Language Fails Us

"Digital information is forever. It doesn't deteriorate and requires little in the way of material media."

--Andy Grove, Intel

Andy is wrong. Digital media can deteriorate, and when it deteriorates, it deteriorates catastrophically, and can never be fully recovered. And this assumes that the devices that read the digital data and translate it to us remains constant, and remembered, and easily recreatable should they be destroyed.

I've been running the second of Erin's recently added poems (How the Dark Age Ended) around and around again. Here's the premise: just after the fall of Troy, Greece entered a dark age. Not one written record, not one word, can be found from this time. This period lasts 500 years, until Homer bursts on the scene with a remarkably accurate story about the Fall of Troy.

Some speculate that a social or political disaster hit the Greeks that was so severe, the civilization forgot how to write. Can you imagine that? Can you imagine what would have had to have happened for all the children of a civilization to stop learning? Can you imagine what it would be like for the parents, to be the last to hold onto this knowledge, and know that, for whatever reason, there was no reason to pass it on to their kids? Can you just picture them seeing the collapse of their civilization yawning before them like a chasm?

And how about at the other side? Who was the first one who decided that a series of scratches on stone would represent a particular spoken word? How did he get those around him to agree to those scratches? And those around them? Can you imagine living at the cusp of this new era, where everything is new and wonderful and is never going to be forgotten?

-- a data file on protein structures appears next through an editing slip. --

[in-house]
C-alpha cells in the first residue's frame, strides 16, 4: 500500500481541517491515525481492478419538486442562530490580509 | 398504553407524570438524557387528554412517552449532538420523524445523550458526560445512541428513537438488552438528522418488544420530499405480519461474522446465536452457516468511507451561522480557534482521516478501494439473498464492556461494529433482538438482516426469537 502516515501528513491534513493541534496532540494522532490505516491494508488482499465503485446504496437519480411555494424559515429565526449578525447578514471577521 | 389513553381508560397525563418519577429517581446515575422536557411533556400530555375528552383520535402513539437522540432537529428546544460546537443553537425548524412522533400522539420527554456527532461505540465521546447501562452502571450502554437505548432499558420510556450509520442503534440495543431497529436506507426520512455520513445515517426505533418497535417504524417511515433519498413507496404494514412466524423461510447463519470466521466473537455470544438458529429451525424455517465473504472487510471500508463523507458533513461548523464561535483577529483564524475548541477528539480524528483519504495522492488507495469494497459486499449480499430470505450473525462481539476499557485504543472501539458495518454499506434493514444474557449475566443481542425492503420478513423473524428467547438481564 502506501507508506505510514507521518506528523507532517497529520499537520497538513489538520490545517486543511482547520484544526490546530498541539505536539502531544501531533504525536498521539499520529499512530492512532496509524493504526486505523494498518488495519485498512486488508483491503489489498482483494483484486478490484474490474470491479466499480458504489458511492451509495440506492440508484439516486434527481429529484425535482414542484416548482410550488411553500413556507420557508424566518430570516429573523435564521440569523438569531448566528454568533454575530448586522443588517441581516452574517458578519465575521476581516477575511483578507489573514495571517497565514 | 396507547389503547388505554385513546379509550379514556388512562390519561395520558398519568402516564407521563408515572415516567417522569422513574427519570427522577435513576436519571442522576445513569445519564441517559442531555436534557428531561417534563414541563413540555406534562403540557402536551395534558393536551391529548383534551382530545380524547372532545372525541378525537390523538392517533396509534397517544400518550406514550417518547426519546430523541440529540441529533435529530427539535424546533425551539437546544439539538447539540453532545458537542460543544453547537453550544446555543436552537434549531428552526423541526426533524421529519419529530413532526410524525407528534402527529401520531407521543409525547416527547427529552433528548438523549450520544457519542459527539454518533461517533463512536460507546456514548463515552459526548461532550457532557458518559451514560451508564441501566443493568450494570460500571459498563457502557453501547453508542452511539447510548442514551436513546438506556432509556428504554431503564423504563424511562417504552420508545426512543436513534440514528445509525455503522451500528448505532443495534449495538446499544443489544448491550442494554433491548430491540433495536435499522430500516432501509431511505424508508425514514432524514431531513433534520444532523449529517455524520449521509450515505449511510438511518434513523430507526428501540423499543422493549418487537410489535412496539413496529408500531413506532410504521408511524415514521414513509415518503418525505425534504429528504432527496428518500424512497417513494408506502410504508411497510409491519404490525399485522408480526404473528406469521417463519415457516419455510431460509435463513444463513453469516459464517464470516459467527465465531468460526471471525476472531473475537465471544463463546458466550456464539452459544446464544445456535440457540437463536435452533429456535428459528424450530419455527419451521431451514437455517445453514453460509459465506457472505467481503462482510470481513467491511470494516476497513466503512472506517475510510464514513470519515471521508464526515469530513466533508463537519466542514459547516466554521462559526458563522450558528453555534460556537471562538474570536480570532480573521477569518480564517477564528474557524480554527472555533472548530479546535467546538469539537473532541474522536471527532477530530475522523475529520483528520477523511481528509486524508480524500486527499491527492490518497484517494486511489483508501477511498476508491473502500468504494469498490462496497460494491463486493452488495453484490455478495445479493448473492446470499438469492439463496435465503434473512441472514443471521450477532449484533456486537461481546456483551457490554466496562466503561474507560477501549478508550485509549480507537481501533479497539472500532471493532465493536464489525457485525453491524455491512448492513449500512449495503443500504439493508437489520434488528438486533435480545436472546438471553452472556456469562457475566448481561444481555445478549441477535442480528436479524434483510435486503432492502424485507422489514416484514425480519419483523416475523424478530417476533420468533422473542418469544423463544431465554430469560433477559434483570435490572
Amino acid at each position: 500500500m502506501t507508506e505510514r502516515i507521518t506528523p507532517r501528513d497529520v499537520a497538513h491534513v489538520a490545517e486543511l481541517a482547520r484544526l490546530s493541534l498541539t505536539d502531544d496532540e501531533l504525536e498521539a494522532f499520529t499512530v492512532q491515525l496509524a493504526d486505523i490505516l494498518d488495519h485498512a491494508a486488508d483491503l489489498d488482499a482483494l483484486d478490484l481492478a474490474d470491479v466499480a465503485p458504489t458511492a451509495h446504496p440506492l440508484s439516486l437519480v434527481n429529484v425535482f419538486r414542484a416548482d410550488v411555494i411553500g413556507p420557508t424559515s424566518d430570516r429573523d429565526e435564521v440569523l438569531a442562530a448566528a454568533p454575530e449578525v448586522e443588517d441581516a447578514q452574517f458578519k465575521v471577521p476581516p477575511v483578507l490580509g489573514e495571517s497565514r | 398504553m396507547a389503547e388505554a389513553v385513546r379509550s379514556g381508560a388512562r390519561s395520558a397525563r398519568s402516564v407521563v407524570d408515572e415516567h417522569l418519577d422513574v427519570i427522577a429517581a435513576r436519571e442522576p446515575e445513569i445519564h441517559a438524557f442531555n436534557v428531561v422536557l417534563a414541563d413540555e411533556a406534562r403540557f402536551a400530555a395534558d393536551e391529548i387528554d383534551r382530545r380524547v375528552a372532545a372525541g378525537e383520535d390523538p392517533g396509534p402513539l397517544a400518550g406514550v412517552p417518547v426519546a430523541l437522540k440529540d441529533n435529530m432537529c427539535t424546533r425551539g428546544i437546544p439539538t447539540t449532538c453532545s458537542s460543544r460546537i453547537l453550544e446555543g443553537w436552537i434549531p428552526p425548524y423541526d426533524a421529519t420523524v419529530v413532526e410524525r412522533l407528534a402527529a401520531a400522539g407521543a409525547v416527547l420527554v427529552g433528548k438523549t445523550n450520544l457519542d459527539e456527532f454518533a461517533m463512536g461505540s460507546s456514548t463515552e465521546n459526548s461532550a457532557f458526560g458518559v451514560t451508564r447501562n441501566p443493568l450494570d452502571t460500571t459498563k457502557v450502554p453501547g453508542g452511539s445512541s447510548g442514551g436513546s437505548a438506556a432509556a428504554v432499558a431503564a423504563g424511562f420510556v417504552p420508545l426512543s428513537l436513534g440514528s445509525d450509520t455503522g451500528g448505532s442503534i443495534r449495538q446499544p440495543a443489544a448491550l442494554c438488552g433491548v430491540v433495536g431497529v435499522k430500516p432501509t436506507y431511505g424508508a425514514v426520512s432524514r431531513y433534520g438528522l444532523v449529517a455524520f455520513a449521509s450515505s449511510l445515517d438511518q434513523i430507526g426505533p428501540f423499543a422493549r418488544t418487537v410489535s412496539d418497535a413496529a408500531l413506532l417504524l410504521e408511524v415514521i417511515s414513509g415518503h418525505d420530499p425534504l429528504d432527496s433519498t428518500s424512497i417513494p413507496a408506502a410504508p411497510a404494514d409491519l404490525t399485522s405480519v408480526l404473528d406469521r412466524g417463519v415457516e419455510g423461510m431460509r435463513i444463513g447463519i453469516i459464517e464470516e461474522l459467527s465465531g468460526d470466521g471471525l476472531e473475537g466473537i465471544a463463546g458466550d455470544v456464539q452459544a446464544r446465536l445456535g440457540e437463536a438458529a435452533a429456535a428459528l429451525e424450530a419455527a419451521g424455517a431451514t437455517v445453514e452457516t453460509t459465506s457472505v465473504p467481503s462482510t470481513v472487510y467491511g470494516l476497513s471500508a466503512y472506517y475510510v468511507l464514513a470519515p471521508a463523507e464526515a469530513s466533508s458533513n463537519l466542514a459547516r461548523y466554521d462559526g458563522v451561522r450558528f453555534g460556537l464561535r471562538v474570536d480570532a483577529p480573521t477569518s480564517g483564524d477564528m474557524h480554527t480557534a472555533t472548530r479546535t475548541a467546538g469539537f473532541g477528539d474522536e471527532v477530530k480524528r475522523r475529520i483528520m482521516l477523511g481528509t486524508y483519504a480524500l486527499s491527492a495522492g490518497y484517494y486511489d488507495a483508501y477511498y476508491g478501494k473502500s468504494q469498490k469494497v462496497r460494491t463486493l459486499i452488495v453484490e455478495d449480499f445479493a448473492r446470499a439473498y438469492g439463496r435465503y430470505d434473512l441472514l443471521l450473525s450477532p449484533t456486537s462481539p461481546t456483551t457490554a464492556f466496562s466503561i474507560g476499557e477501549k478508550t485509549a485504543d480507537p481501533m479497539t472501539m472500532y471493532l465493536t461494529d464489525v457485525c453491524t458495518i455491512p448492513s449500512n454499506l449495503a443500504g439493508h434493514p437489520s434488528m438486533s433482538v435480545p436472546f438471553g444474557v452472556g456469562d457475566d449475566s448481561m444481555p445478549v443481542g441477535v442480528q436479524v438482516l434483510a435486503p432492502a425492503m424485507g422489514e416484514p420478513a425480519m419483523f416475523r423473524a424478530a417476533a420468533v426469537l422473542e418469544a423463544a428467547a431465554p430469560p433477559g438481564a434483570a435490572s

It's a shocking reminder of our civilization's mortality. If this could happen to the ancient Greeks, why not us?

It's entirely possible (though unlikely) that the Greeks didn't lose their ability to write -- that whatever they wrote was put onto perishable items. It's unlikely, because if something did exist, it's unlikely that all of it could have been lost. However, it is a situation that we find ourselves on the cusp of.

We can read Galileo's technical correspondence from the 1590s, but the notes from Marvin Minski and the scientists of the 1960s are largely inaccessible, due to degraded media, and legacy systems that are incompatible with today's digital readers. CD's promise immortality, but they don't deliver. Magnetic tapes were never immortal to begin with. And without building our own Rosetta stone, there is no guarantee that what we write and commit to binary streams is going to be understood by those who come after us, 500 years on.

Our financial records, our history, this web page, could go the way of the dodo for any number of reasons. James H. Billington of the Library of Congress has set about digitizing the entire collection "so that its contents can become accessible by anyone, from anywhere, forever." Let's hope he doesn't throw out the original paper copies.

Can a dark age open up in the hundred years between 1960 and 2060, not because of a political or social disaster, but because of the inappropriate use of fridge magnets and the assumption that CD's didn't rot? What will our grandchildren remember of us as a result?

But Homer remembered Troy. He couldn't have read about it, so he had to have heard it. Such is the power of oral history. Give praise to our storytellers, for they will save us in the end.


Huh?

Okay, who here has theories on what happened here?


Further Reading

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